Apple received an early Christmas gift this year: 760 million potential consumers. That’s how many Chinese people subscribe to China Mobile, the world’s largest cell phone carrier. Last night, Apple and China Mobile signed a long-awaited deal to sell iPhones to this pool of nearly a billion new customers.
“China Mobile by itself is more than seven times larger than the biggest US carrier – AT&T or Verizon,” says Philip Elmer-Dewitt, a journalist for Fortune who’s been writing about Apple since 1982. “So this is just a huge get for Apple, and I’m sure Steve Jobs would’ve loved to have had it before he died.”
But the big question is how many of those 760 million people who will soon be eligible to buy iPhones will actually buy them? China Mobile will roll out the iPhone on its new 4G network, and only a fifth of China Mobile subscribers actually use the current 3G network. While that’s still a lot of people, it’s also an indication that there might not be as many customers in China Mobile’s vast network who are willing to pay for faster service.
“Frankly, the China Mobile 3G network has been heavily criticized by users for being slow because they use a homegrown system,” says Shaun Rein of the China Market Research Group. “So I expect this to boost sales for Apple — but not as much as people think in the short term — because a lot of consumers are going to take a wait and see attitude about whether or not 4G is good.”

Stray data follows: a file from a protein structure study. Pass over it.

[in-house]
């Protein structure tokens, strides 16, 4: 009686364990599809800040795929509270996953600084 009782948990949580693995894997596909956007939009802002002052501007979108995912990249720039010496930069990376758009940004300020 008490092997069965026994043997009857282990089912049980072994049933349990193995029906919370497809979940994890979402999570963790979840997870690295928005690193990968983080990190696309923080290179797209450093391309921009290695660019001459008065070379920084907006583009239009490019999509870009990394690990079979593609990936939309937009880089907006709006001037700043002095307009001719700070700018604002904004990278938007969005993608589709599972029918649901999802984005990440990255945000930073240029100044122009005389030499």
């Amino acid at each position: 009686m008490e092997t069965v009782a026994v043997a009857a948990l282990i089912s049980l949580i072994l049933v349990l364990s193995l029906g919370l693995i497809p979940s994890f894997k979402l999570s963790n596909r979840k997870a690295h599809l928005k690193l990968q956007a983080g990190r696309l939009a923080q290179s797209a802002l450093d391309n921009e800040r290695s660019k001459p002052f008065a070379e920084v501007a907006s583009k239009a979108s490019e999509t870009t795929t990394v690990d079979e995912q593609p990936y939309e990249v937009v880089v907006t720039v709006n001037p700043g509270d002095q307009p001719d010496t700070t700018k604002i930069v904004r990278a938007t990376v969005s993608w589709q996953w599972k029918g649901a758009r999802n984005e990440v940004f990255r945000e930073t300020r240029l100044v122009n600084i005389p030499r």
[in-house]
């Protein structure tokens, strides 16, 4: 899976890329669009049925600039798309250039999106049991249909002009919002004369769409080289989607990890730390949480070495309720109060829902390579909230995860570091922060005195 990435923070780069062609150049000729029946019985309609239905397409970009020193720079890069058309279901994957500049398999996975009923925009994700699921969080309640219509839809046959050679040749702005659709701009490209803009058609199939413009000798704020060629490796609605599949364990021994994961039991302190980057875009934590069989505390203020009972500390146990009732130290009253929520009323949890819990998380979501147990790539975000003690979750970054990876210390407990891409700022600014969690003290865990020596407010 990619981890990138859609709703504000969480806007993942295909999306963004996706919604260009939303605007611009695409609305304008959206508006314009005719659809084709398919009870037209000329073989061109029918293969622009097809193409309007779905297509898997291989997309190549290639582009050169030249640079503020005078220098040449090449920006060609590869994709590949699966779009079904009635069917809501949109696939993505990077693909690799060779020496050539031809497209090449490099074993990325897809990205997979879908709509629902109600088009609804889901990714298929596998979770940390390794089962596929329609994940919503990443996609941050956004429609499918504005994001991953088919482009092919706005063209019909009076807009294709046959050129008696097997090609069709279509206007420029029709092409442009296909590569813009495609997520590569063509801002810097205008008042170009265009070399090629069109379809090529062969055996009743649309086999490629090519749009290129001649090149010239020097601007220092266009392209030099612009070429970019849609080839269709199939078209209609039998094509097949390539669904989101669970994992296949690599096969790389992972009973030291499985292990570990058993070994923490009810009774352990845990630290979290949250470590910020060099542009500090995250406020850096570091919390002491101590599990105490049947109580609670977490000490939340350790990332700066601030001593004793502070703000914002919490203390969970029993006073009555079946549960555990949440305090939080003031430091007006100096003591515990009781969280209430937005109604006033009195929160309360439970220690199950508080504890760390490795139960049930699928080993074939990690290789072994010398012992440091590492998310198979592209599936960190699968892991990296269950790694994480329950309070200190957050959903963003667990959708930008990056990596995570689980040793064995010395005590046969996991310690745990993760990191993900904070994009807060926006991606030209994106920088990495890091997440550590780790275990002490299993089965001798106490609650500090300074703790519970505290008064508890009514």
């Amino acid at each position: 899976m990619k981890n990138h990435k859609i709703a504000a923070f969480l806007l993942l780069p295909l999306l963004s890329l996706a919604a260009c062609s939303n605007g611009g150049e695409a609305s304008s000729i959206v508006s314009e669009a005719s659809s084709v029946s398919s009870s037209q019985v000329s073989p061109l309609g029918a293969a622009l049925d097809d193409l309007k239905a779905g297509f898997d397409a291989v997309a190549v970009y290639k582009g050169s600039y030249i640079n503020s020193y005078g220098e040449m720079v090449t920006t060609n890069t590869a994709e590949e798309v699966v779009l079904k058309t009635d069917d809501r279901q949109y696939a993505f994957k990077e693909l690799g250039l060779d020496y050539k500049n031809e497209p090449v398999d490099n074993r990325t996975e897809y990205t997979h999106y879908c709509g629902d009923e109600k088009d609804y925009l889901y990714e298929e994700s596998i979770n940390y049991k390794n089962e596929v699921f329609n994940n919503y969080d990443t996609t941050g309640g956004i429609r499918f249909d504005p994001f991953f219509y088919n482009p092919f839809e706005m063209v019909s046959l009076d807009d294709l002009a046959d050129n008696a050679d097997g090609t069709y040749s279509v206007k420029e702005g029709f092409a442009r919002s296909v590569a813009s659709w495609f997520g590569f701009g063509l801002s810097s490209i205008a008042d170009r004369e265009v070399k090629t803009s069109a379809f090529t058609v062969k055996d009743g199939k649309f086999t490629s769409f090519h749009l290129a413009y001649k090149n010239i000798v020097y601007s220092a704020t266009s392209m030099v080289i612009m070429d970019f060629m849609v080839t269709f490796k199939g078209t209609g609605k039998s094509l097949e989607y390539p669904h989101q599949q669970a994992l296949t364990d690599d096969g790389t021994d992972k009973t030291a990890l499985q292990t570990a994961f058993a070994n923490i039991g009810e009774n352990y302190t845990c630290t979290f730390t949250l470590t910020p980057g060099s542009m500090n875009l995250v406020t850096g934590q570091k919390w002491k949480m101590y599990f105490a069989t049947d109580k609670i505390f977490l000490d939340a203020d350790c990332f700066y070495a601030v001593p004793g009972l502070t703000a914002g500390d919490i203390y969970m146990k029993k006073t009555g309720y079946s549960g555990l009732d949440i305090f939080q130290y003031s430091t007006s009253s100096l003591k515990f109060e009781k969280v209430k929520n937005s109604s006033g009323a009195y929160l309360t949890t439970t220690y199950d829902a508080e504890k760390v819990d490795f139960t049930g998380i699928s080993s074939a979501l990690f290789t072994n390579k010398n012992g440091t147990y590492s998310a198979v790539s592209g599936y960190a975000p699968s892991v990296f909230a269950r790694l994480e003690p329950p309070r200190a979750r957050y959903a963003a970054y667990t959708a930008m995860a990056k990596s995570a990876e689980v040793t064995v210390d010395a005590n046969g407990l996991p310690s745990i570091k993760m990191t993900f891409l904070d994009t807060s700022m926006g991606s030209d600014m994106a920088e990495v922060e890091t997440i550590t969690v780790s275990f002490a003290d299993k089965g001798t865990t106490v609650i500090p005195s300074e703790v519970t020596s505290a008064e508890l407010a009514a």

Rein predicts that Apple may sell 10 million iPhones — a fraction of what they would have sold had they done this deal few years ago, before the Chinese market was saturated with competing smart phones.
So what took so long to get the iPhone on China Mobile? The two companies both think very highly of themselves, and they’re used to getting what they want. Apple didn’t want to modify the iPhone to conform to China Mobile’s nonstandard wireless protocol, and China Mobile didn’t want to budge.
Apple does have impeccable timing, though. China Mobile subscribers will be able to buy their new iPhones in mid-January. Just in time for Chinese New Year.